5 Questions to ask yourself to identify a mallee seep

When you have a Mallee seep, where do you start with identifying the problem and coming up with a management plan?

Chris McDonough, Insight Extension for Agriculture, talks through the 5 key questions you need to ask before you get you started.

1. Have you got a Mallee seep?

It’s important to not confuse Mallee seeps from other land degradation issues such as dry saline land, regional groundwater and creek line salinity. If you have been farming in the area for a long time you will likely understand the issues you are dealing with, however in some situations more than one land degradation issue may be present. 

2. Where is the water coming from?

Answering this question will help you clarify if you have a Mallee seep and where to take action. Taking into consideration the topograhy of the landscape will help you make this assessment.

Water enters the system at the top of a sandhill or rise, known as the recharge zone, where it is under utilised and moves down the profile until it hits an impermeable clay layer.

The excess water then moves horizontally until it pools near the surface and where it can become visible. This is the bottom of a sandhill and is known as the discharge zone. 

Water doesn’t always come to the surface, especially in the early stages of a seep. A piezometer can be installed in the discharge zone to measure the depth to water and access water for quality testing. 

3. What stage is the seep at?

This is important to identify as this will have a big impact on the management strategies that you will need to implement to fix the problem.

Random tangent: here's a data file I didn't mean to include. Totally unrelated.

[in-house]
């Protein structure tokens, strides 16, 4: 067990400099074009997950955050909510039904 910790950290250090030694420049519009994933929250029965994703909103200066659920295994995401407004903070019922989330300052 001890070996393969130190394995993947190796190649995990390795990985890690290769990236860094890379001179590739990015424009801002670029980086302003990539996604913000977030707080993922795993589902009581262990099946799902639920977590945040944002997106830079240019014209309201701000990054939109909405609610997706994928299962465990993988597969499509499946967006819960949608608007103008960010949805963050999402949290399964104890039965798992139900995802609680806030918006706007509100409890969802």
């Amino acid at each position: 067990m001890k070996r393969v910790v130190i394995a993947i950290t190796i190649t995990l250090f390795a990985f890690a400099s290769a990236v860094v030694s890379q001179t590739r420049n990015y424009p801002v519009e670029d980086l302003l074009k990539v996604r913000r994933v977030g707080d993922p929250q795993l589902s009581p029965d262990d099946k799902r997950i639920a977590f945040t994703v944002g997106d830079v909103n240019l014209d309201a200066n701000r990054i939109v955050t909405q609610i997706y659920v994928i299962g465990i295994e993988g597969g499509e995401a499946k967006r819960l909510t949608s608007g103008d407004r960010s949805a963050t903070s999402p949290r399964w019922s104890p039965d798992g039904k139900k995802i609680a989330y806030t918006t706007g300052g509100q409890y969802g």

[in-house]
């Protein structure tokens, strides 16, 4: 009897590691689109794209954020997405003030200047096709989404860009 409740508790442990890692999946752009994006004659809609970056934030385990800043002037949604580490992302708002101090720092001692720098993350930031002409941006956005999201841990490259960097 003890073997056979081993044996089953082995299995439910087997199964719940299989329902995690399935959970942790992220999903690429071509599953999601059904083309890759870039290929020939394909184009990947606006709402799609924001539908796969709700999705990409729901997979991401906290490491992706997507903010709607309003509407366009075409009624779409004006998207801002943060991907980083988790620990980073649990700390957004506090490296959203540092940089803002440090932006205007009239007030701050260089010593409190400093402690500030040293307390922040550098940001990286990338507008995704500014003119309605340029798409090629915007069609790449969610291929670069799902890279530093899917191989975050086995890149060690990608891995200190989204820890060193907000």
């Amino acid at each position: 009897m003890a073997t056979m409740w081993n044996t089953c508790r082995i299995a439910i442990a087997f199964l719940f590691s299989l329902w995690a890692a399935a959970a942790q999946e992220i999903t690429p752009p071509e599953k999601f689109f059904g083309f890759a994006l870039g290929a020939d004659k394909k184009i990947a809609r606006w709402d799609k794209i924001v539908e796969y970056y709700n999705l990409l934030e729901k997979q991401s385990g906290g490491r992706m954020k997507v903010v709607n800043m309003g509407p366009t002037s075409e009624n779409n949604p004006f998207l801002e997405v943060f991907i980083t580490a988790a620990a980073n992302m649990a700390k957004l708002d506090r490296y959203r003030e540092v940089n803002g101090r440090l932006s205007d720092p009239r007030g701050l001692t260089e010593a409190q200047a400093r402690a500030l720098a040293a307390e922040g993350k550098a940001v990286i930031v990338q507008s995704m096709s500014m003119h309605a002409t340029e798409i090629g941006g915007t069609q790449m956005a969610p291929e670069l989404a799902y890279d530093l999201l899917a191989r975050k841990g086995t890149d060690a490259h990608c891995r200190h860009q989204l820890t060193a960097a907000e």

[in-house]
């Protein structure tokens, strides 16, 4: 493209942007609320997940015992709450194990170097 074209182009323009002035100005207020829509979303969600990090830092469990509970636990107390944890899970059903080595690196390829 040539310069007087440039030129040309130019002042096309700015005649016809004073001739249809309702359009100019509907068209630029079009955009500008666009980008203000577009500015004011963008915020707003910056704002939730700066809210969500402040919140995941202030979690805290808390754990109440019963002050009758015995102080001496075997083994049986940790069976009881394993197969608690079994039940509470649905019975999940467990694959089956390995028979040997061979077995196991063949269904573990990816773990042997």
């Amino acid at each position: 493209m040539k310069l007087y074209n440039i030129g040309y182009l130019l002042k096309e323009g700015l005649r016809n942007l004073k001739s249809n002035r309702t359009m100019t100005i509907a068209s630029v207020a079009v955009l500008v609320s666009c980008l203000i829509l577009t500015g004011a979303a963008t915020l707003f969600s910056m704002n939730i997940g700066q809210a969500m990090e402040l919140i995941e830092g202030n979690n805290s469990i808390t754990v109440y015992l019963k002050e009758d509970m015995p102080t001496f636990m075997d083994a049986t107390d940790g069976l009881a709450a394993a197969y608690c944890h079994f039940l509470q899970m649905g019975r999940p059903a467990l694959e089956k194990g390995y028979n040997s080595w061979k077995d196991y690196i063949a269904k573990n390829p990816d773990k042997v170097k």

Is the seep a new site? The crops may show good growth in these areas as the excess water at depth is improving yield in the short term.

Is it an intermediate seep where the crop is starting to become negatively impacted by water logging and possibly rising salinity?

Is it a severe site where conditions have become unfavourable for crop growth? The area may be bare, scalded and growing in size with or without water flowing across the surface.

4. What is the quality of the water in the discharge zone?

It’s important to identify the salinity of the water. It may be possible to collect this from the surface in a severe situation but it is more likely that you will need to install a piezometer to collect water from depth. (Instructions on how to install a piezometer can be found on the Mallee seeps decision tree).

A water sample can be tested with a salinity meter or a simple taste test can give you an indication of how salty the water is. 

Some management options are ‘off the table’ if the water is very salty therefore it’s important to know what you are dealing with at the beginning. It also helps provide a benchmark to monitor progress in the seep remediation going forward.

What do you do about it?

The Mallee seeps decision tree is the recommended resource for determining the best management option for your situation.  

The Mallee seeps decision tree can help you with seeps diagnosis and assessing the severity of a seep. 

Work through your own paddock scenario and the decision tree will help you find the most suitable management plan to stop the spread and rehabilitate seeps on farm.

Visit https://msfp.org.au/mallee-seeps-deci…

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